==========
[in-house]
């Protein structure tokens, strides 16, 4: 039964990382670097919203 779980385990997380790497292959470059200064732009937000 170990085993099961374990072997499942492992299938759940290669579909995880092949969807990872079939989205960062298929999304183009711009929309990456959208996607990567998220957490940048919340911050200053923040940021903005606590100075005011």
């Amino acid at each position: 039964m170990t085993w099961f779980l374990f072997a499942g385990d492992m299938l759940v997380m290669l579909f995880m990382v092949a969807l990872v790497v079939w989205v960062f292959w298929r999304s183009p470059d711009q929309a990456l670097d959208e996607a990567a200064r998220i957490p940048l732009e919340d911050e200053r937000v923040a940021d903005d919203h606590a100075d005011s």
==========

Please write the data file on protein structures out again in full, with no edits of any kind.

[in-house]
């Protein structure tokens, strides 16, 4: 039964990382670097919203 779980385990997380790497292959470059200064732009937000 170990085993099961374990072997499942492992299938759940290669579909995880092949969807990872079939989205960062298929999304183009711009929309990456959208996607990567998220957490940048919340911050200053923040940021903005606590100075005011």
């Amino acid at each position: 039964m170990t085993w099961f779980l374990f072997a499942g385990d492992m299938l759940v997380m290669l579909f995880m990382v092949a969807l990872v790497v079939w989205v960062f292959w298929r999304s183009p470059d711009q929309a990456l670097d959208e996607a990567a200064r998220i957490p940048l732009e919340d911050e200053r937000v923040a940021d903005d919203h606590a100075d005011s």